Well, actually what’s growing and what’s just planted. Lists are so nice…a cheater post again.
The list of plantings in order of how I ‘see’ them in my mind as I type…good mental exercise since I don’t do crossword. I may be forgetting somebody, but I think this is pretty much it.
Potatoes – Dark Red Norland, Purple Viking, Desiree.
Carrots – Nelson, Napoli, Red Cored Chantenay
Peas – Sugar Sprint
Cabbage – Charmant, Ruby Ball, Melissa, Nash’s Green (Columbia), Toyko Bekana
Kale – Lacinato Morton, White Russian, Red Russian, Red Ursa
Bok Choy – Joi Choi
Arugula – Basic
Turnips – Hakurei
Radish – Black Spanish, Miyashige
Kohrabi – Kolibri
Lettuce – Parris Island, Little Gem, Red Salad Bowl, Oscarde, Merlot, Thai 88, Anuenue, Flashy Green Butter Oak.
Parsnip – Turga
Spinach – Space
Mizuna, – Early Green, Ruby Streaks
Beets – Lutz, Detroit Dark Red, Touchstone Gold
Beans – Uncle John (dry), Maxibel
Chard – Fordhook Giant, Five-color Silverbeet
Cilantro – Pokey Joe, and ours?
Broccoli – Arcadia, Romanesco
Cauliflower – Cheddar, Vita Verde, Denali
Garlic – Music
Onions – Walla Walla, Guardsman, Red Long of Tropea
Leeks – Bandit, King Sieg and maybe one more I can’t recall…
Shallots – Ed’s Red
Tomatoes – Amish Paste Kapuler, Bellstar, SunSugar, Pantano Romanesco, Astiana, Costoluto Genovese, Sweet 100, Japanese Black Trifele (I’m cutting back this year)
Peppers – Flavorburst, Numex Joe E Parker, Early Jalapeno, Hidalgo, Red Ruffled Pimiento, Piment d’ Espelette, Basque, Padron
Squash – Sweet Meat, Musque d Provence, Nutterbutter, Cocozelle, Raven, Dark Star, Spookie, Styrian Naked Seed
Cucumbers – Marketmore 76, Lemon
Melons – Delicious PMR, Piel de Sapo
and way too many annual flowers and herbs to list.
Still to plant sometime in the next month, Gilfeather turnip, Joan rutabaga, sweet corn, flint corn, and more of just about everything above that lends itself to succession planting.
I am blown away by all the wonderful comments! THANK YOU so much for all the kind words and ideas for future blog posts. It’s always nice to get a little pat on the back now and then. Again, thanks so much.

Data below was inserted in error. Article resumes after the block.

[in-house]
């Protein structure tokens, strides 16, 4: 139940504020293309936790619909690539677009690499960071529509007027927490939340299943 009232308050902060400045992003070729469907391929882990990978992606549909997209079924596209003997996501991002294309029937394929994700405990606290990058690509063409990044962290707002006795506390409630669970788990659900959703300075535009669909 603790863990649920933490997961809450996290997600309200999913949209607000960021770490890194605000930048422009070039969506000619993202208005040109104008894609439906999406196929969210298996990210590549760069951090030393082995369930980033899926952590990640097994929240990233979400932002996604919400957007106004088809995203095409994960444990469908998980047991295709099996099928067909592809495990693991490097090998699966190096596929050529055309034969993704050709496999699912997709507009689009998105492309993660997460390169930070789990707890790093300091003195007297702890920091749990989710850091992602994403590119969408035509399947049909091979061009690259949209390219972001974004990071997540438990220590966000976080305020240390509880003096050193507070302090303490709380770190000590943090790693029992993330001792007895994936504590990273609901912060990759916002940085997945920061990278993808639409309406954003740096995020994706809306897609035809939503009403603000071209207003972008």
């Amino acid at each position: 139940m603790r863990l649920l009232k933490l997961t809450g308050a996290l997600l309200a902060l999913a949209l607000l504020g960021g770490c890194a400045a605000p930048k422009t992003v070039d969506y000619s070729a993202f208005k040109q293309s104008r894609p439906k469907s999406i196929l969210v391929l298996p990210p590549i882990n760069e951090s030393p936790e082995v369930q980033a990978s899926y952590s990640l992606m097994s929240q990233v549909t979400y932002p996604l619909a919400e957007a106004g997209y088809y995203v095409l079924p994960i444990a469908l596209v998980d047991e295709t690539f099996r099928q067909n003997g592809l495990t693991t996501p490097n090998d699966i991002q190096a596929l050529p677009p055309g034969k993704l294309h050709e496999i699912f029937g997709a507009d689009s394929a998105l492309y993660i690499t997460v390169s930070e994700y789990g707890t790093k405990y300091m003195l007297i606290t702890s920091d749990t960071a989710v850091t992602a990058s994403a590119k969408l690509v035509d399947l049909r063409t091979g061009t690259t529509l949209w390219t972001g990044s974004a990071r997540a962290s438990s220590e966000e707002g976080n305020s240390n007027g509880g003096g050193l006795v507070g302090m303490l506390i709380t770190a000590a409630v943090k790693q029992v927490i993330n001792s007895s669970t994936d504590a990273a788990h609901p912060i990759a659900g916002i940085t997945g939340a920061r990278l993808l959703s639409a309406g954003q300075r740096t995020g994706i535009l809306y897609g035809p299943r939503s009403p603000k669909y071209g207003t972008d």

Why the raven picture you ask? Well, we owe that raven big time, he and his mate Shot Wing used to guard our pastured poultry flock from hawks. We called the pasture the No Fly Zone. Really they were guarding their young that they always raise in our watershed, but we benefited from their diligent parenting. When we sold pastured eggs we never sold floor eggs, it was just a thing we had, by floor eggs I mean eggs we found (in deep bedding you never know how old that egg is) on the floor of the greenhouse we wintered the hens in, and that transferred to pasturing season too. No worries there, because the ravens took care of that too. We always had a hen or three in 900 that just couldn’t seem to figure out to lay in the nest boxes, or to give them the benefit of the doubt, you’ve seen the lines at the privies at a concert, ladies you know what I mean… . Maybe when the egg was imminent the preferred nest box was busy. I have no idea, but I know the ravens would swoop in on a daily basis and grab the floor eggs. Or I should say raven, because Shot Wing was usually on the nest, so her mate would swoop in and grab an egg and head for the timber where the nest is. And it was funny, as dumb as I think chickens are, they knew that big shadow the raven cast was not a danger to them. Our broilers weren’t quite so lucky, when it was time to take the pasture pens to the field the ravens showed up, knowing that little meaty morsels would soon be in those metal and wire boxes. Part of the yearly inspection included making sure there were no gaps that a raven beak would fit into for pulling a chick wing or leg through. Wicked birds they can be. Stop gap measures literally were needed.
Many years have went by, and we’ve stopped doing pastured poultry, but our long-lived raven pair is here and two sets of their offspring have nests as well on different parts of the farm. Usually in the fall when the babes are getting ready to leave the nests and care of their parents for good they have a confab here in the home pasture. Carrying on, games in flight, a group of raucous ravens and then they’re gone. But unless it’s hunting season (carrion everywhere) the ravens are here every morning at chore time, and when the young hatch they come twice a day. I give them two eggs. If I forget, or don’t notice the silent sentinel, they make a noise to remind me. When my daughter’s horse was still alive they developed a hankering for Equine Senior, Raven Senior? Getting a photo of them in flight with the egg in their beak is hard, they hate the camera. Two-legged with box near face is bad. Bring eggs only no box.